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Chump Change Published by Harper Perennial!

In a win for Dan Fante, fans of Dan Fante, and all literature of the lower life, drinking life, skid row, or otherwise down-and-out parts of America, Harper Perennial appears to be publishing a trade paperback of Dan Fante's Chump Change. According to, the Harper Perennial Chump Change is due out in December 1, 2009 and will presumably be available "wherever books are sold." In fact, all three novels in Fante's "Bruno Dante trilogy" will be published by Harper then.

To me, the fact Harper is publishing his novels eleven years after Sun Dog Press published Chump Change (1998) is just another sign that American literary agents and publishers are not always the best judges of talent nor are they always in tune to what will sell. We can all see there is plenty of room on the shelf for Harry Potter, Terri McMillian, Stephen King, and other mainstream dominators of book markets, but I believe many, many readers are looking for more realistic versions of reality. So to speak. We don't have to read that 1 in 10 Americans receives food stamps or see 600,000 jobs lost each month to know that the other side or underside of America is more likely the one we live in, come from, or understand to describe the majority around us.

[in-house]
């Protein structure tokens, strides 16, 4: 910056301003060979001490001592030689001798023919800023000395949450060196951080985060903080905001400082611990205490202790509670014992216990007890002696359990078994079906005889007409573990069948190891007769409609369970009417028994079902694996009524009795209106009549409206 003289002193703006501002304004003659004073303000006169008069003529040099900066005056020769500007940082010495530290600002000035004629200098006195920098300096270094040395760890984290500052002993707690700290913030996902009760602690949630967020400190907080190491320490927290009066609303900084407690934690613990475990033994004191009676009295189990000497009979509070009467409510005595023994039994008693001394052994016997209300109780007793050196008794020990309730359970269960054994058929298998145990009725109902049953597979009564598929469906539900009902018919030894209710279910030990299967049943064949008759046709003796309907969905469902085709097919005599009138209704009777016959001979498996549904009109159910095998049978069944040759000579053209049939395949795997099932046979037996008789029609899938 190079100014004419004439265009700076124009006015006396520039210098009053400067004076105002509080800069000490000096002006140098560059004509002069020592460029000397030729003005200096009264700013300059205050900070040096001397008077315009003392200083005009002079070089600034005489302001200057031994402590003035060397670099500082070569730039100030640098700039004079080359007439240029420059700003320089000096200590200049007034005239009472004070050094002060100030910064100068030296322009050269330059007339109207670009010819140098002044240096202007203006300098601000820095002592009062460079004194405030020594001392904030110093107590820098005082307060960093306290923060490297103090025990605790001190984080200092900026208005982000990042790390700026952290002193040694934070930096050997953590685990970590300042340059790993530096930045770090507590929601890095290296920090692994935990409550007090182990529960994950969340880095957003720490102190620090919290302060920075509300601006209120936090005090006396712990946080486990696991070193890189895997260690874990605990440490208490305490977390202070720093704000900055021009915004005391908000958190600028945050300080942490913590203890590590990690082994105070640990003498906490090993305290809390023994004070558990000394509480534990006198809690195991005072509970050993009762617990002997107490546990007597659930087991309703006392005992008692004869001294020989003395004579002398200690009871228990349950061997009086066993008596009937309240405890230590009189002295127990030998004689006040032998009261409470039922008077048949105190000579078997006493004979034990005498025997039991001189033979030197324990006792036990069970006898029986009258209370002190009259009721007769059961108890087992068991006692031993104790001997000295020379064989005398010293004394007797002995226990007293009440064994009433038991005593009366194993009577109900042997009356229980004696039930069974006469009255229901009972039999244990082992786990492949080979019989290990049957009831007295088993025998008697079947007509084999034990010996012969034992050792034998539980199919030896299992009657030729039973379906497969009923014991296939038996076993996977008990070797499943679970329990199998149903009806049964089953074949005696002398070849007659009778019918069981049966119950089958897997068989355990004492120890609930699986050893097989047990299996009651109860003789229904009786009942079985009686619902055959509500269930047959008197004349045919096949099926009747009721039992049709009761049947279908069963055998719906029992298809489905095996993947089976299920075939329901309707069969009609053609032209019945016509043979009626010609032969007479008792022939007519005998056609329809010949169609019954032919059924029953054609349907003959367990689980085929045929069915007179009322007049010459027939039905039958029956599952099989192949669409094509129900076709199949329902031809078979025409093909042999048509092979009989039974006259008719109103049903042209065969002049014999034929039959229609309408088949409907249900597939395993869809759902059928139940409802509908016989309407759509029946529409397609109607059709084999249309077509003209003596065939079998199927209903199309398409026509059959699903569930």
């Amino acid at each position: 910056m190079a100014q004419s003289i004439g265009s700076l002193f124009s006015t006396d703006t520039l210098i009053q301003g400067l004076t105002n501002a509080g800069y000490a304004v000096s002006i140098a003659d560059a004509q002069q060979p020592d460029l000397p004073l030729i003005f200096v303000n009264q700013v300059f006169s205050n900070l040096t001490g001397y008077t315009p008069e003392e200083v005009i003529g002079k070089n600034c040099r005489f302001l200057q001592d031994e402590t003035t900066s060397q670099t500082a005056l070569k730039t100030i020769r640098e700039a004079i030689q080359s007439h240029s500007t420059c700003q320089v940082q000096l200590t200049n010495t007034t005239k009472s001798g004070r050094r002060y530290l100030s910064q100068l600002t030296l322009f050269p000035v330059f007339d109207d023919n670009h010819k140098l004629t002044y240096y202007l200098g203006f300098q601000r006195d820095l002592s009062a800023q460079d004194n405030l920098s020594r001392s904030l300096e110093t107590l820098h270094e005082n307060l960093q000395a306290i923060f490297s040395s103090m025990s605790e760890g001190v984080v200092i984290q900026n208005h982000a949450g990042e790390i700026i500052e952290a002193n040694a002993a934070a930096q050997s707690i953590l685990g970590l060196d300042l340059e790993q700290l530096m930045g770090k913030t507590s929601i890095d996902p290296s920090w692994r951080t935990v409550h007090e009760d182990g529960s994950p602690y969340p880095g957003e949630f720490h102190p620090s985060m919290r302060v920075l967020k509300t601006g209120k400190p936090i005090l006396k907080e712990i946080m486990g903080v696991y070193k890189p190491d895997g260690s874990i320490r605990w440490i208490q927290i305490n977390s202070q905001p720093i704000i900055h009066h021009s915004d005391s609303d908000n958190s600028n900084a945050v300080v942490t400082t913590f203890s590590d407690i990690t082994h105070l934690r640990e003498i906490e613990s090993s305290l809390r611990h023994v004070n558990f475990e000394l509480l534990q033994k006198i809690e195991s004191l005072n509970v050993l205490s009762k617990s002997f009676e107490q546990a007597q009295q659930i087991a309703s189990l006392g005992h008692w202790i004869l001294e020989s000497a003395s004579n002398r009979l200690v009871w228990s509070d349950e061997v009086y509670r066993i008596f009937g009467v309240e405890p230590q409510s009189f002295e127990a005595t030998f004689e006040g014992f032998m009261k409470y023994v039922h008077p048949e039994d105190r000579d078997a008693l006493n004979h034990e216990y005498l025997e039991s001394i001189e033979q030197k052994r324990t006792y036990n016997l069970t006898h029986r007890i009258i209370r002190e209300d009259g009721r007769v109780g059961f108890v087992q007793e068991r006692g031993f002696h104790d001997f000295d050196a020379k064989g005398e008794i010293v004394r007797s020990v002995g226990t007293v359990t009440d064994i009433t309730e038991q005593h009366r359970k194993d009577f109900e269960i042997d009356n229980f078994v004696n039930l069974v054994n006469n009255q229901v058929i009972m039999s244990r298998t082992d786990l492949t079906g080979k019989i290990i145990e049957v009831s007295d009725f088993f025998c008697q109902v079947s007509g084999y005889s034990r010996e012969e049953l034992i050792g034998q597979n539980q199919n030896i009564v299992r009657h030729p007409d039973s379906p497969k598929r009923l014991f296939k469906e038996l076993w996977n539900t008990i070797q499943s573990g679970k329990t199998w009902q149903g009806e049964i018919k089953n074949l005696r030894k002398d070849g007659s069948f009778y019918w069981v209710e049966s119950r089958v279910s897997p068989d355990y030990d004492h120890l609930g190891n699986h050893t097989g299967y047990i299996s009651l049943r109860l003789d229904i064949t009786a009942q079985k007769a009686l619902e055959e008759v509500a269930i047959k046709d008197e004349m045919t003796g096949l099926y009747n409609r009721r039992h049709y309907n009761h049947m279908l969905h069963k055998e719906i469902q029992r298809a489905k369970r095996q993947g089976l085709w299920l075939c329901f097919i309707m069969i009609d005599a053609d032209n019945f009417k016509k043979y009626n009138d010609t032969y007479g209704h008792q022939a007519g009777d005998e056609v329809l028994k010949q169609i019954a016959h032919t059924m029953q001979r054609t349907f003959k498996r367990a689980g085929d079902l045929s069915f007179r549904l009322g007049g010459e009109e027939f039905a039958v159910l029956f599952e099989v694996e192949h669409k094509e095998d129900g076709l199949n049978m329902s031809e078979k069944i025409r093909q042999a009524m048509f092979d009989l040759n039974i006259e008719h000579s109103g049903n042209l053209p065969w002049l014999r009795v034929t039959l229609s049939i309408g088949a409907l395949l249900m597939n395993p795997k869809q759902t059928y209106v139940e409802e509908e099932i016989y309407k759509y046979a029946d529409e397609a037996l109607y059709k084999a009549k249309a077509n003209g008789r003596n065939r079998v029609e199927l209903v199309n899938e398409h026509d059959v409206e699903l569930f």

Fante is one of several American authors published in French translation even before his books were published in the United States. Iain Levison, talented and sardonic author of A Working Stiff's Manifesto, appears to have been in a similar position with his most recent book, Dog Eats Dog. Based on my research on amazon, Levison's third novel was published in French before English. I am not familiar with Bitter Lemon Press, but it seems possible this is Levison's own press, and like many other authors, he has determined to take American marketing and distribution into his own hands. The French have always had a taste for the sad side of the American Dream, and to some extent, it seems like we owe them thanks for alerting us to some top-shelf prose written by living Americans.

My sense is that literary agents and publishers are so certain that America demands an optimistic, palatable version of America that readers will shy away from titles like these that describe the grittier side of our streets. When one considers just how central failure is in the American literary canon (Moby Dick, The Great Gatsby, Herzog, A Fan's Notes, etc.), it doesn't make sense that these books would be ignored. For now, we can send kudos to Fante for keeping his books in print and do our rain dances for underdog book sales everywhere.


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